Five Top Differences between Screenwriting and Novel Writing
When I was a kid, I wanted to be a writer. I had two loves – movies and novels. I hardly dared hope I’d get to write either, let alone both. It took me a quite a few years to become a screenwriter and many more to become a novelist. In that time, I read and studied a ton of books. I worked as an assistant to a producer, then as a script executive in a film company where I watched countless movies and read what seemed like endless screenplays, before finally plucking up the courage to write my own work. So I now have experience writing in both mediums and I’ve found there is one major similarity – storytelling. In both screenplays and novels, I’m simply trying to tell the story in the most engaging, most moving, most thought-provoking way I can. Easier said than done, I know.
Now for the differences, of which there are several, but I’m going to suggest the five that immediately come to mind.
If you had a screenplay in one hand and novel in the other, this might be the most obvious difference. Yes, you’d see some dialogue in the novel, but the screenplay would almost entirely be made up of a column of dialogue running down the middle of the page. Movies were once known as ‘the talkies’ and, as a screenwriter, I have to use dialogue to serve many purposes - to reveal character, plot and theme. I have to think about what characters don’t say as well as say, what they wish they’d said, what they regret saying, what they’re trying to say but can’t articulate.
There’s very little description in screenplays. All that dialogue is interspersed with the odd lines of what are essentially stage directions, some more brief than others. I avoid describing what a character is thinking or feeling. If I’m doing my job right, the action and the dialogue should reveal this without the added description. Plus, I figure an actor doesn’t necessarily want to be told what look should be crossing their face at any given moment. When I write my novels, I really relish writing description, particularly when setting a scene. I try and think of myself as the cinematographer/actor/director/ the whole cast and crew, using words to paint the pictures of my story.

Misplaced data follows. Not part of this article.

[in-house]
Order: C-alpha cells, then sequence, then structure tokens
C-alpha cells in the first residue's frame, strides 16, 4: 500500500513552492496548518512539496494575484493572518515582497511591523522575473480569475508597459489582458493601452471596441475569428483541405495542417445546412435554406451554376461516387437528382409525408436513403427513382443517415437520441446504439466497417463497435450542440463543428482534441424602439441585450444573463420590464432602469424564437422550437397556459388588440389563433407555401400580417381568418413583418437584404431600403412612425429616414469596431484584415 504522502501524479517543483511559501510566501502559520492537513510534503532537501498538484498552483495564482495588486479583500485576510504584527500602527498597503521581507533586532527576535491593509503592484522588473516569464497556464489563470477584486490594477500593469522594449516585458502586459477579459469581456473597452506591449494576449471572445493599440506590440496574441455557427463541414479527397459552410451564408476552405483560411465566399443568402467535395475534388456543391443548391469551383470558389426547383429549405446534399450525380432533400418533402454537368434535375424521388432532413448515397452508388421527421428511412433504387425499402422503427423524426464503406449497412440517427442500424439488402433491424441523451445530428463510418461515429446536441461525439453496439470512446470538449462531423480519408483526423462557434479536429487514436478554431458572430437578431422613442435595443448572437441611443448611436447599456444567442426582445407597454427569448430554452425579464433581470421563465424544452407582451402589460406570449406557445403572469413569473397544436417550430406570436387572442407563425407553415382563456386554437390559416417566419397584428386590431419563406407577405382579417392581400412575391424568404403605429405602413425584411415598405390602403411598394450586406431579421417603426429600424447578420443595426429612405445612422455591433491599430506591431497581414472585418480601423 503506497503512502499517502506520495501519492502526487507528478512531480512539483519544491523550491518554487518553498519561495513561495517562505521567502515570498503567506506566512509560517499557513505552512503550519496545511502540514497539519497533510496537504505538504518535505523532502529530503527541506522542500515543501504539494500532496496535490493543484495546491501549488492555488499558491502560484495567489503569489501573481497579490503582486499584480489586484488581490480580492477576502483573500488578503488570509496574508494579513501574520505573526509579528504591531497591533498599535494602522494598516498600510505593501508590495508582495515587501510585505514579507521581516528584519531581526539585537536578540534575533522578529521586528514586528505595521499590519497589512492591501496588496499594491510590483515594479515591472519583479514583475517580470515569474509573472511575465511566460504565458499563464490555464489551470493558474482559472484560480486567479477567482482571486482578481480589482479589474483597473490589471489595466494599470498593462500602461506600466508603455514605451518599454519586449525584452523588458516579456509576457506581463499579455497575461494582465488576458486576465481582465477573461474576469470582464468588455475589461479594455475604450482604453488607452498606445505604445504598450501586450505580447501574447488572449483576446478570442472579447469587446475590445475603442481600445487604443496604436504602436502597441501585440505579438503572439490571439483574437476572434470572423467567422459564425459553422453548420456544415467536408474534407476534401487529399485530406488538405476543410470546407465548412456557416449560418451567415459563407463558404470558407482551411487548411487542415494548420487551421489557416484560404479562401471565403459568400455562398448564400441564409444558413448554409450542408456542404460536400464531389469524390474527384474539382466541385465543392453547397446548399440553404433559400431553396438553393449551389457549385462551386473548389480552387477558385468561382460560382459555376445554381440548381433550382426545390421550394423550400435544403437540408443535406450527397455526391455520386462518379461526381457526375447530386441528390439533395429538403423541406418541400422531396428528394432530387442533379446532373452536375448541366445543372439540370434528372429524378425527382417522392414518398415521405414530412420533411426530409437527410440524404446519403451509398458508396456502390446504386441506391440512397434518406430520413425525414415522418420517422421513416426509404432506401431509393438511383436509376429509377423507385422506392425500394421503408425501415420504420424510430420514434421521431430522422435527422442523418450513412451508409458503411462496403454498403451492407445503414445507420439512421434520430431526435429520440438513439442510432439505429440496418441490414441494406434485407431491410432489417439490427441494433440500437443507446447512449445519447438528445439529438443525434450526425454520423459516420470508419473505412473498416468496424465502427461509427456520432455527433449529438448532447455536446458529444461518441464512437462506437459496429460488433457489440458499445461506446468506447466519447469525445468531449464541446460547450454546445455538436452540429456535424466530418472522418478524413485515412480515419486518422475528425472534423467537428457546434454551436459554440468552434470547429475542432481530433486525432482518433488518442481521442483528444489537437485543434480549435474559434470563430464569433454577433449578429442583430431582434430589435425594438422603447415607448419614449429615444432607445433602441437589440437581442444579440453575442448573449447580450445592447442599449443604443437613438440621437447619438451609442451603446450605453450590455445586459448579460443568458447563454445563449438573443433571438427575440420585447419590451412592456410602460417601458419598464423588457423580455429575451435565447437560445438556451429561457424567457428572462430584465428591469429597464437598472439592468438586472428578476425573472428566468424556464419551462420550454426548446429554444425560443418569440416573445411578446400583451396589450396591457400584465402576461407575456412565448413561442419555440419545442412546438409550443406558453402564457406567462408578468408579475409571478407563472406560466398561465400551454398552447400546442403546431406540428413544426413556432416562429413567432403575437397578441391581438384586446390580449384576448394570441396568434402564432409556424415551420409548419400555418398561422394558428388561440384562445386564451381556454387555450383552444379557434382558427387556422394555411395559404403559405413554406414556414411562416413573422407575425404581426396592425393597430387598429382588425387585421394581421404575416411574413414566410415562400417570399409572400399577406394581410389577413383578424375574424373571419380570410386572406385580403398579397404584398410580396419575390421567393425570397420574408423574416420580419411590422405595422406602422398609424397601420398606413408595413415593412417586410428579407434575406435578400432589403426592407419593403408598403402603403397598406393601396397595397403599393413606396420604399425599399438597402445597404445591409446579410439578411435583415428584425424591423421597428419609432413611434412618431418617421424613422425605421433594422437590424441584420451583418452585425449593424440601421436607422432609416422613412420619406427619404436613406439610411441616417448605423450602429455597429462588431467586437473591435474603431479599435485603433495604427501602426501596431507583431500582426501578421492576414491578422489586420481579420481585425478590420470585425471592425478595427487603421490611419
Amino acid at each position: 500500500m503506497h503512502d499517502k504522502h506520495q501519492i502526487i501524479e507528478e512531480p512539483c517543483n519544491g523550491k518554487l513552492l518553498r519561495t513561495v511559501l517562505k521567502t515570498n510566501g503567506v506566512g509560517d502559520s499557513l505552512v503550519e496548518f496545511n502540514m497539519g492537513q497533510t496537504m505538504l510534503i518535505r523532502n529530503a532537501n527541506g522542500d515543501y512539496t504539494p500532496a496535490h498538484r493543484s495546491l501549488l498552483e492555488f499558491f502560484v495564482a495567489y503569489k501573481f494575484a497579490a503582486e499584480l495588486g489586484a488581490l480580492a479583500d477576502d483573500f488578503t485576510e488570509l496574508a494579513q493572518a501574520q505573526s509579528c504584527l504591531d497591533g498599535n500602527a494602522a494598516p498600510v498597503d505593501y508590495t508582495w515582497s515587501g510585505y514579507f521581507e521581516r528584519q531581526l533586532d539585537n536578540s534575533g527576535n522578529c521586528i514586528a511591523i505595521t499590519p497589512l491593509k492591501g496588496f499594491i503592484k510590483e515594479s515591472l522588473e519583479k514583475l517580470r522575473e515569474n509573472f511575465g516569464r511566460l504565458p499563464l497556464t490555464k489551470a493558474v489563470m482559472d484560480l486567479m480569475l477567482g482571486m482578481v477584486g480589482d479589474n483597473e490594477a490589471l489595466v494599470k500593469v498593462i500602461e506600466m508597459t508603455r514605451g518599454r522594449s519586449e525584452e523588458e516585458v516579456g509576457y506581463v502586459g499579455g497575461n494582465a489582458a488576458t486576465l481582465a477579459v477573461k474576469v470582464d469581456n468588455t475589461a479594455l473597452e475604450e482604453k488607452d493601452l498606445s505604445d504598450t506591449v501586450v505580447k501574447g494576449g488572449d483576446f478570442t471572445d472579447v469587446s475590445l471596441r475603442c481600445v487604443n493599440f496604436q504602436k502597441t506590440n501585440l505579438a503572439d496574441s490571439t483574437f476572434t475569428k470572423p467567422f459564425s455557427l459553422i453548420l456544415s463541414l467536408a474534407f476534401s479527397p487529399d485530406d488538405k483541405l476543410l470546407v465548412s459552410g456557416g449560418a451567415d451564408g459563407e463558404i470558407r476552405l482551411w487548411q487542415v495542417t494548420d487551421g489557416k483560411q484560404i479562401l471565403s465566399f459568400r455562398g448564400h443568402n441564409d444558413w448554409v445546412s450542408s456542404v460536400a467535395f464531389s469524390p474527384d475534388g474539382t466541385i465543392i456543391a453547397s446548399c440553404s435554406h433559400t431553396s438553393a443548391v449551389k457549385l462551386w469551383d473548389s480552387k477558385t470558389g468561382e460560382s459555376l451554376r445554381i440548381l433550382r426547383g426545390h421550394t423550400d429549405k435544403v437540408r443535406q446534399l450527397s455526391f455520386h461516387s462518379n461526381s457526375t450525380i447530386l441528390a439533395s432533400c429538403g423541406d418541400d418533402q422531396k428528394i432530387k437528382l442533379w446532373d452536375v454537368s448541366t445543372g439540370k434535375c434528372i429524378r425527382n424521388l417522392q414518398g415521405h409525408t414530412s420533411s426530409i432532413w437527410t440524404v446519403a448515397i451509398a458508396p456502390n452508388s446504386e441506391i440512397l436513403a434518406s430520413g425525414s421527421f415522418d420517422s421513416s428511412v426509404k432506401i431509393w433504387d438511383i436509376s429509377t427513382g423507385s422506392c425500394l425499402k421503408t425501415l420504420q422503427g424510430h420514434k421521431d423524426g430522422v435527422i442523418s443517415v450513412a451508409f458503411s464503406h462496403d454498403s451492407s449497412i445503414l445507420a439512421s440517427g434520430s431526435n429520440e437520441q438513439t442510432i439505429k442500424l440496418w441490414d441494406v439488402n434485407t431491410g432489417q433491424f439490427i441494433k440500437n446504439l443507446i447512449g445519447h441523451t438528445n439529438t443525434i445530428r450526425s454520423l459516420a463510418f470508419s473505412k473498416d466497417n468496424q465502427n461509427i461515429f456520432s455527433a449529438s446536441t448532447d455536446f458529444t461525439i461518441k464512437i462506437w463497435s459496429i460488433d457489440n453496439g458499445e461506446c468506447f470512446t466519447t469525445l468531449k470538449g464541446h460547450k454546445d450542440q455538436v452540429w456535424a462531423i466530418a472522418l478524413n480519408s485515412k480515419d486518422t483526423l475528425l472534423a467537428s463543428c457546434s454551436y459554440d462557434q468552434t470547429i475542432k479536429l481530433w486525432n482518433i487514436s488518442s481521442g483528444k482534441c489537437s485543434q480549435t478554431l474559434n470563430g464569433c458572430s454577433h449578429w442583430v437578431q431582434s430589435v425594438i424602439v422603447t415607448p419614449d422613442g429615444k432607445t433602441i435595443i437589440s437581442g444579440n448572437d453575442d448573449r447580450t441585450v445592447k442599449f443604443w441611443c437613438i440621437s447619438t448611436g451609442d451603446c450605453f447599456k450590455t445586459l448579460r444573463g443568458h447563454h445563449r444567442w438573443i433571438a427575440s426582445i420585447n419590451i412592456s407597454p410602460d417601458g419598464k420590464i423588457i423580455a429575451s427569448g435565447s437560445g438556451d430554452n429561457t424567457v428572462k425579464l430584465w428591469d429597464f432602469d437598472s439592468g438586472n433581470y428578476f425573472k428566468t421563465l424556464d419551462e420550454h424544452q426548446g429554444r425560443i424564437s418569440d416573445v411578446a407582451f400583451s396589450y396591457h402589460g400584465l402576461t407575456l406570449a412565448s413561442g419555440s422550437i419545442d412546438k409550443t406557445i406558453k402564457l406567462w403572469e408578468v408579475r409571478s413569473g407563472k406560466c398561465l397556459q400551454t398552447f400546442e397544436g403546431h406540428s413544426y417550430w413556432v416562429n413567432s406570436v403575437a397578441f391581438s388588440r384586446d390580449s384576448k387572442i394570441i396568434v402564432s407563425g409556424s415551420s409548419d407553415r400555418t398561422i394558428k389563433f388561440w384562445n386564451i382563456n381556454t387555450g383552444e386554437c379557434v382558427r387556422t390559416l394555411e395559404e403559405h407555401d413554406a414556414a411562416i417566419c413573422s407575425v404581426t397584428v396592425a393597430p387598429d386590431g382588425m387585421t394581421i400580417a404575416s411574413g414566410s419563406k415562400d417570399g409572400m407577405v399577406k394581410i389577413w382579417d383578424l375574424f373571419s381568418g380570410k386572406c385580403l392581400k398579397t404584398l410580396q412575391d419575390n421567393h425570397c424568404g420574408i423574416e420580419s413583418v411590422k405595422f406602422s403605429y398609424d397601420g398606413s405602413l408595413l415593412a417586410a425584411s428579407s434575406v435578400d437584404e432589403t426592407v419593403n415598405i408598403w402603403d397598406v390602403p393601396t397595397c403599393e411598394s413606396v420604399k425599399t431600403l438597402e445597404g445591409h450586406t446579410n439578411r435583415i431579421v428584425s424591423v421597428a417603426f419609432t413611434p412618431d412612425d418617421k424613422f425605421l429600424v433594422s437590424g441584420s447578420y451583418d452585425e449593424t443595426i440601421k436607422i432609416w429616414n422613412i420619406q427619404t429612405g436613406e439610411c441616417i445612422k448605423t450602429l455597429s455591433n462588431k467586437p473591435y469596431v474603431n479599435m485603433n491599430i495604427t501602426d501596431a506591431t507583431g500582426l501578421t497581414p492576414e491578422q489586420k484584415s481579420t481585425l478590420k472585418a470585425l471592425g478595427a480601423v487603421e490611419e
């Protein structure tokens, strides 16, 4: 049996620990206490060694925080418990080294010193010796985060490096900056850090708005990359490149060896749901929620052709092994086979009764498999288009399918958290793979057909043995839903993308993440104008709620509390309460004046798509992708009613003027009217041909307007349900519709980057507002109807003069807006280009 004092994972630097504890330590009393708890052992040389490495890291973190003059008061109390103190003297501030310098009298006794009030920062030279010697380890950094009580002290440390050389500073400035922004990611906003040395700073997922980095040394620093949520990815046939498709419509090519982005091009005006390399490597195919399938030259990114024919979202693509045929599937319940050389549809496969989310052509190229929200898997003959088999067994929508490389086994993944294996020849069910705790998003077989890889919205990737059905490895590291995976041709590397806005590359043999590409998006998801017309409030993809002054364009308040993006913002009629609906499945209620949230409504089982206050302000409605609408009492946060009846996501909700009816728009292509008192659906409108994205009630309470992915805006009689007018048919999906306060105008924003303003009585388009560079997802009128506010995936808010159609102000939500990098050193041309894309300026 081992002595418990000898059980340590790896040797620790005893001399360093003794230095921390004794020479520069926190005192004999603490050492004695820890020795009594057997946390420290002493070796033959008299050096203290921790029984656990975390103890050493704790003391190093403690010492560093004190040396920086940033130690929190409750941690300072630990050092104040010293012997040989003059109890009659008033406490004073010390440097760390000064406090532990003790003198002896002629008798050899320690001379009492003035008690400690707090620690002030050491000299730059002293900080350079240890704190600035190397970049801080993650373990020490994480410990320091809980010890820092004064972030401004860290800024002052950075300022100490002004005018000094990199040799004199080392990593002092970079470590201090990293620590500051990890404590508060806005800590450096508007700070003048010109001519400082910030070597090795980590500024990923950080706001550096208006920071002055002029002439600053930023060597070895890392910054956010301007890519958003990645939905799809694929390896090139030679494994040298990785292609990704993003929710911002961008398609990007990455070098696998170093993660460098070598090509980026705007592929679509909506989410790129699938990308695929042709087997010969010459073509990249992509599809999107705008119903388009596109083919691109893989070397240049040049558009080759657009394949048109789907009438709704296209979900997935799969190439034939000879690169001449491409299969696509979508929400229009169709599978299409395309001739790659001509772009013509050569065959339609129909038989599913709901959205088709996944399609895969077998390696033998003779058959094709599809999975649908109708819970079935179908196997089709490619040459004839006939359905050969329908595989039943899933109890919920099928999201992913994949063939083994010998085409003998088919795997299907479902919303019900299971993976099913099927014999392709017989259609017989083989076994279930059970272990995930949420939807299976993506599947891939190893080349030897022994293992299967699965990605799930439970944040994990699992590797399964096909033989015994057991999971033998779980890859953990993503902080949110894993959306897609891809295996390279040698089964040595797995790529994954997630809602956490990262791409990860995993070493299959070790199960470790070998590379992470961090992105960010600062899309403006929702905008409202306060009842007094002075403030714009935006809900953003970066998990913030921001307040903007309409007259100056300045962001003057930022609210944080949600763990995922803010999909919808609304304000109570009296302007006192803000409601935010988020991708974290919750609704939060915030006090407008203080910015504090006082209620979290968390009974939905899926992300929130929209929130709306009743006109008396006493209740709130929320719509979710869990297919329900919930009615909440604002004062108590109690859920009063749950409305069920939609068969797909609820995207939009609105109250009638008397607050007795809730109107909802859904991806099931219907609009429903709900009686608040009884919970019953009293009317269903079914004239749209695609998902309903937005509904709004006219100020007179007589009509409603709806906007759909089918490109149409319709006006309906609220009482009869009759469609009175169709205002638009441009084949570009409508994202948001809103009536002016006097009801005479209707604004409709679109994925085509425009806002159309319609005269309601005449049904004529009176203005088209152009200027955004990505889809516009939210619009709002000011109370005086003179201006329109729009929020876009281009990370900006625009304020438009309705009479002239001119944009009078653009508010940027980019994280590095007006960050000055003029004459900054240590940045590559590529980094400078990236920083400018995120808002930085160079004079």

Novels can be very introspective. They can get in characters’ heads and lay out their psychology. In a novel, we can listen in on a character’s private thoughts. If written in first person, then the character openly tells you what they’re thinking and feeling. In screenplays, the equivalent of this is voice over which is rarely used and can get tiresome if it is relied upon too heavily. To be honest, even when writing a novel, I am wary of dwelling too long in a character’s internal dialogue, where motivations can be over-explained or spelled out too exactly. After years of writing screenplays, I often like to use what characters do and say (or don’t do or don’t say) to reveal their inner thoughts. Was it Plato who wrote ‘Know Thyself’? I’m not sure people actually do, and too much navel gazing can be tiresome. Done well, however, it can draw you in, adding another dimension, and creating a strong connection between reader and character.
A novel can be as long or short as the novelist desires. It can cover whole lifetimes, sometimes multiple generations, multiple eras in great detail. Think of Middlesex, The Son, Roots, One Hundred Years of Solitude, The Thornbirds. Epic sagas like these have been adapted for the big screen but not without sacrifices to plot and characters. Even with a regular-sized novel, adaptations are usually about cutting – editing a novel down to fit a two hour film whilst striving to retain the heart and spirit of the story. The last two movies I worked on were The Little Prince and The Boxtrolls, the first a slim novella, the second a more sprawling adventure of over 500 pages. Both had to become 100 or so pages of a screenplay. The first drafts took two to three months to write. The first drafts of my novels took three times that.
This is incredibly important in a screenplay. It’s the area I work hardest at – putting the moments in the most effective order, knowing when to cut from one to the next. A good story isn’t enough in a screenplay – it really does have to be carefully structured. Hence the many lectures and very specific guides on how to structure screenplays. In a novel, the structure can be far more fluid. If the novelist chooses, it can meander more from time and place and character, and still build to a satisfying and moving conclusion.
Meet Irena Brignull!
Desperate to regain Poppy's trust and bring her home, Charlock embarks on a plan to reunite Leo with his mother. What Charlock doesn't foresee are the string of consequences that she sets into motion that leave Ember all alone and prey to manipulation, the clan open to attack from other witches, Sorrel vulnerable to Raven's ghost, Betony determined to protect her son from his father's fate, and which leave both Leo and Poppy in terrible danger.
The Hawkweed Legacy
By: Irena Brignull
Release Date: August 15, 2017
*Click the Rafflecopter link below to enter the giveaway*a Rafflecopter giveaway